Silence As A Tool

I have to thank my good friend, Kenny Kolter, for the idea for today's post. We were talking about using silence as a tool. It's an interesting concept that I fear many people making music, especially Gong & Bowl players, don't understand.

Into The Realm Of Silence

Silence is remarkable in its ability to actually reveal sound. So much music today, and much of the Gong playing I hear, is a non-stop barrage of sound. In that capacity, it's virtually impossible to distinguish individual sounds, to really hear what is going on. The human mind has the remarkable ability to shut off unrelenting sounds, or noise, after a short time. 


Invite silence into your playing. Photo © Michael Bettine

Think of the street construction in front of your house. At first you find it irritating and loud, but after a while, your mind tunes it out and you barely notice it anymore. The same with the neighbor's lawn mower, busy street traffic, or living by an airport. All these extraneous sounds are noisy and irritating when we first encounter them, but we adapt and learn to ignore them.

The same thing happens with continual music, like drones or continual Gonging. The mind shuts it out. Now in some circumstances, this is the desired experience—no mind. I look at the Kundalini style of Gonging, with its continuous, loud sound, and find it alien from my own style. It's neither bad nor good, just different. And for those who practice and/or follow this style of Gonging, I say, “Go for it.” It's just not my thing.

So What Is “My Thing”?

This is a great question, and one that I think about everyday, because what I do is continually evolving. I used to play a lot of continual Gonging on the large Gongs. I did that for a few years, but then I thought that there must be something more than this. But what? One of the 1st steps was to learn to just stop playing the Gongs. That's it. Just stop.

Now when you are used to just playing this continual sound, like an ever cresting ocean wave, the idea of just stopping in the middle is daunting. Will the people wonder what's going on? Will I lose them if I stop? These, and many other questions, popped up in my mind. But through all this, there was a small voice that said, “Trust this.” And that small voice speaks up a lot when I reach an impasse. “Trust what you are feeling.” 

What I found was that stopping allowed the sound to take shape, to be recognizable. I could see/hear the different sounds clearly. And this silence let the sounds breathe. They also let the ear and the mind breathe and rest. But it wasn't easy. It took a lot of trust.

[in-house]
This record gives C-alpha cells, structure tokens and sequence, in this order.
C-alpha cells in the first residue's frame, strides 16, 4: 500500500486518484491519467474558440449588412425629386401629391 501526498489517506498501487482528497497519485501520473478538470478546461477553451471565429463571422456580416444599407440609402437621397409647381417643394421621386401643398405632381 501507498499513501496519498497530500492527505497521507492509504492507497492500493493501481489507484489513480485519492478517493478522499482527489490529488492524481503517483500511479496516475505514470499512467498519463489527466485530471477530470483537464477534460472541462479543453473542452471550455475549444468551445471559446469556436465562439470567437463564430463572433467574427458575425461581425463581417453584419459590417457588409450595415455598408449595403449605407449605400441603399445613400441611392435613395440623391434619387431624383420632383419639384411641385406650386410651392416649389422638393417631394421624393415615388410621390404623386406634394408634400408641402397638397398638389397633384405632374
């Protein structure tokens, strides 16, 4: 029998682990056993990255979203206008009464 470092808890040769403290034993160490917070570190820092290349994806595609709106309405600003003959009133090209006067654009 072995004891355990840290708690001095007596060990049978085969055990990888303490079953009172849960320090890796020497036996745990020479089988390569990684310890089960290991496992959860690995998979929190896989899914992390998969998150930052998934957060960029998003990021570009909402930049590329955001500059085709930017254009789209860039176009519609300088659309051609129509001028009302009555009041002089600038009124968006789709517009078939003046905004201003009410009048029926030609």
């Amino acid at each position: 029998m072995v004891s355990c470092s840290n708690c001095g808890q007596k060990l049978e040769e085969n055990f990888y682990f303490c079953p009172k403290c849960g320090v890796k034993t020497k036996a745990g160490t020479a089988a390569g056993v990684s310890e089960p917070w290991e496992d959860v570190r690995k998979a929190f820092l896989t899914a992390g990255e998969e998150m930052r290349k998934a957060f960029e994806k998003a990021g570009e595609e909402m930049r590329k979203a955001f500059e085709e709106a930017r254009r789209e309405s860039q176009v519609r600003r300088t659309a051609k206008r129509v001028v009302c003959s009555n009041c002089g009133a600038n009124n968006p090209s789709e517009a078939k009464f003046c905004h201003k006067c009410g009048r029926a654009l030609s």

Trust in me. 
Trust in the sounds. 
Trust in the people listening to the sounds.

The Experience Of Silence

And through all this, I came to both trust and enjoy the silence. I liked how I could use it to shape the sound, like a sculptor uses a chisel against the stone, shaping it into form. And I liked how it let everything breath. 

Concurrent with this was my moving away from playing just Gongs, adding various bowls, bells, and other instruments to bring in not only different sounds, but different sound textures. While my instruments are not tuned to a Western scale, I have various sets of Bowls and Bells that I put together into melodic sets. I also have different instruments that are centered around the same pitch. For example, a copper clad bell, a Burma Bell, a Bell Cymbal, and a Gong. While the pitch is the same, the texture/timbre is different. I like this.

And with all of this there is silence. I like letting one sound fade away into nothingness, waiting a bit more, then producing the next sound. I feel that this gives both the the mind and body a chance to experience and digest one sound before having to process another.

Exercise

Take 1 Gong/Bowl/etc and play it for a while, then stop. Let the sound completely fade away before you start playing again. Stop again after a while, let the sound fade away, but when you are ready to start, count to 5 or 10 then start.

Count how long you play, say to 20, then stop and count the same before starting again. Change your count, both longer and shorter. Listen to how this shapes the sound (it also shapes the silence!). Learn to feel and experience the silence as much as you do the sound—most of us only experience the sound.

It took years of experimentation and maturity to evolve to the place I am in today. It takes dedicated work to learn how to use both sound and silence as tools. Take the time. You will be better off for it.

~ MB


Chop Wood / Carry Water / Play Gongs™ / Invite Silence In






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